A Scheme Born In The U.S.

Tapping into Aadhaar would help big tech companies access the data and transactions of millions of users in the second most populous country on earth, explained Usha Ramanathan, a Delhi-based lawyer, legal researcher and one of Aadhaar’s most vocal critics.

The idea for India’s national biometric identification team wasn’t unprecedented, and in fact, it has strong parallels with a system proposed for the United States. Following the Sept. 11, 2001, attacks, the CEO of Oracle, Larry Ellison, offered to build the U.S. government software for a national identification system that would include a centralized computer database of all U.S. citizens. The program never got off the ground amid objections from privacy and civil liberties advocates, but India’s own Ellison figure, Nandan Nilekani, had a similar idea. The billionaire founder of IT consulting giant Infosys, Nilekani conceptualized Aadhaar as a way to eliminate waste and corruption in India’s social welfare programs. He lobbied the government to bring in Aadhaar, and went on to run the project under the administration of Manmohan Singh. Nilekani gained even more influence under current Prime Minister Narendra Modi, who moved to make Aadhaar necessary for almost any kind of business in India.

Huffington Post for more

Marcus Garvey and the Afrikan Revolution in the 21st century

October 11th, 2018

by VELI MBELE

PHOTO/Getty Images

This paper deals with the meaning of Mwalimu Marcus Garvey and the Afrikan Revolution in the 21st century. Mwalimu Garvey is without doubt one of the most important figures of the Afrikan Revolution in the last 50 years and today, more than 70 years after his passing, his mission of total and unapologetic independence for the Black race, remains unfinished.

In order to argue this conclusion, we will reflect on critical moments in Black radical resistance that occurred during the month of August, provide a biographical sketch of who Garvey was, what his contribution was to the upliftment of the Black race, reflect on the challenges he encountered, what is his legacy and what are the implications of his work for the advancement of the Afrikan Revolution today.

1. Opening remarks

Egameni ledelakufa, Inkosi uMpolekeng Jantjie. Camagu!

Egameni ledelakufa, Inkosi uGalemidiwe Galeshewe. Camagu!

Egameni ledelakufa, Inkosi uToto Mokgolowe. Camagu!

Egameni ledeluka, uPhakamile Mabija. Camagu!

Egameni ledekafuka, uMmereki Morebudi. Camagu!

Egameni ledelakufa, uHutse Segolodi. Camagu!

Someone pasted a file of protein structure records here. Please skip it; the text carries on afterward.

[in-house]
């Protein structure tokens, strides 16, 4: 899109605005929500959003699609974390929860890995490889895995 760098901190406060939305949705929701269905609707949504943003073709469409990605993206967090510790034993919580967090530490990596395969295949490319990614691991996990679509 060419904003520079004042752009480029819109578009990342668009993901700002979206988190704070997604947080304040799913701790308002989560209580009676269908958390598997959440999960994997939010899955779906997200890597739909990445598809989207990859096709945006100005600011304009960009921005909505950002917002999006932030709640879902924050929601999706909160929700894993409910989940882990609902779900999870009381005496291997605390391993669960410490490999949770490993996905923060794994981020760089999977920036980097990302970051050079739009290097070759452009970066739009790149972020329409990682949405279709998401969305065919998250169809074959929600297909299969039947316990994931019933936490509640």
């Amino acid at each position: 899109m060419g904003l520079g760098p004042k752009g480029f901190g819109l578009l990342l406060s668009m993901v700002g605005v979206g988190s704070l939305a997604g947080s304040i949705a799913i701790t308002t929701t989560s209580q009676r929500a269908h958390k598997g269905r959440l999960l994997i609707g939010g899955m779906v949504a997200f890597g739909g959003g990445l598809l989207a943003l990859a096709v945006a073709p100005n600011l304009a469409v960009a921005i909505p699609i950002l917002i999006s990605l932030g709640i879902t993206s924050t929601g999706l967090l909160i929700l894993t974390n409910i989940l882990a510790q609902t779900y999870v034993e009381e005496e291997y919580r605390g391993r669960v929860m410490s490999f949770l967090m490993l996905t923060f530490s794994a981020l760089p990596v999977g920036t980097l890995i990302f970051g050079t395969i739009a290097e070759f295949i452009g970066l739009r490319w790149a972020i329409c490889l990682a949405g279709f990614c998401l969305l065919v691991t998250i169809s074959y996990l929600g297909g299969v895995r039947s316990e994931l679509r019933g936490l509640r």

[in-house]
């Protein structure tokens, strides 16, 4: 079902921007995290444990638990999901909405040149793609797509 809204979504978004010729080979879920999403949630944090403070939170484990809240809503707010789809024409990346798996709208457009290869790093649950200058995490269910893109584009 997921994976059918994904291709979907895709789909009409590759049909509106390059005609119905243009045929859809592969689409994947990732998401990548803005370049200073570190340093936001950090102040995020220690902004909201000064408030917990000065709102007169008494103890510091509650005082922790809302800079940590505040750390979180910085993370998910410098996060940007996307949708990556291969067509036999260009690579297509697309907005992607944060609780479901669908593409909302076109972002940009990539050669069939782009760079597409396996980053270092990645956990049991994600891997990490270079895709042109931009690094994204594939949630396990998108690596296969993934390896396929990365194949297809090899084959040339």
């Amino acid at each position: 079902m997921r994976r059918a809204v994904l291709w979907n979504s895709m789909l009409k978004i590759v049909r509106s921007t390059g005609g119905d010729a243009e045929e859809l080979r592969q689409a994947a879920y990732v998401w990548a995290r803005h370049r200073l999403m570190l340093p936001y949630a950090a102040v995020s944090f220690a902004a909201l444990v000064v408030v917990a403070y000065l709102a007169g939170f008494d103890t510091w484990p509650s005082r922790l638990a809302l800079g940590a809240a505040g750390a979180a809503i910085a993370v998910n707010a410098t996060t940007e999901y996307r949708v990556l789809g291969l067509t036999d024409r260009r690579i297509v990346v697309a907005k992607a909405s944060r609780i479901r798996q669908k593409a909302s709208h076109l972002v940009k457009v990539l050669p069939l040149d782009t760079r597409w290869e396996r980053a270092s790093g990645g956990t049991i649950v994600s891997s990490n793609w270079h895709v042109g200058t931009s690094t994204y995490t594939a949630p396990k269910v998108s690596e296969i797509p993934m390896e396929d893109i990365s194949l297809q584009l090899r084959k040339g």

Egameni ledelakufa, uAndries Tatane. Camagu!

Egameni ledelakufa, uNqobile Nzuza. Camagu!

Egameni lomfowethu, uJan Rivombo. Camagu!

Egameni ledelakufa,uSikhosiphi Rhadebe. Camagu!

Egameni likadedawethu, uAlem Dechasa. Camagu!

Egameni ledelakufa, uMgcineni Noki. Camagu!

Egameni lomfowethu, uMatlhomola Mosweu. Camagu!

Emagameni abodadebethu nabafowethu abashona eLife Esidemini. Camagu!

Egameni likaKumkanikazi uMam’uZondeni Sobukwe. Camagu!

Camagwini maAfrika!

We invoke these sacred names for a number of reasons. One, to remind us that, as Black people, we have a unique, complex, profoundly traumatic and continuing history that is not comparable to the histories of other races. Two, to remind us not to forget about the gratuitous and unprovoked violence that continues to be unleashed upon our Black bodies (even by our own kind).

And three, to never forget that we live in an era wherein there are some, (both within and outside our race), who would prefer that we be docile, apologetic, acquiesce, equivocate and even be untruthful, in how we reflect on our history and the place we now occupy in the world today, as Black people.

In what is regarded as mainstream public discourse, the general inclination is to try as much as possible to avoid topics or issues that directly affect Black people. And if such discourses do happen, the dominant approach is to use language that is analytically superficial, obfuscates the actual peculiarities that come with having a Black skin or tries as much as possible not to offend the architects and beneficiaries of Black suffering.

For instance, instead of talking about Black people, we seem more comfortable with soporific formulations such as “historically-disadvantaged”, “people from working class backgrounds” or “the poorest of the poor”. Essentially, we tend to prefer language that numbs the consciousness of Black people, instead of awakening it.

But why do we the Black people of today speak with such trepidation? There are a number of reasons for our nervousness. In explaining this form of self-censure, Frank Wilderson, observes that:

“…there is a way in which all Black speech is always coerced speech, in that you’re always in what Saidiya Hartman would call a context of slavery: anything that you say, you always have to think, ‘what are the consequences of me speaking my mind going to be?’”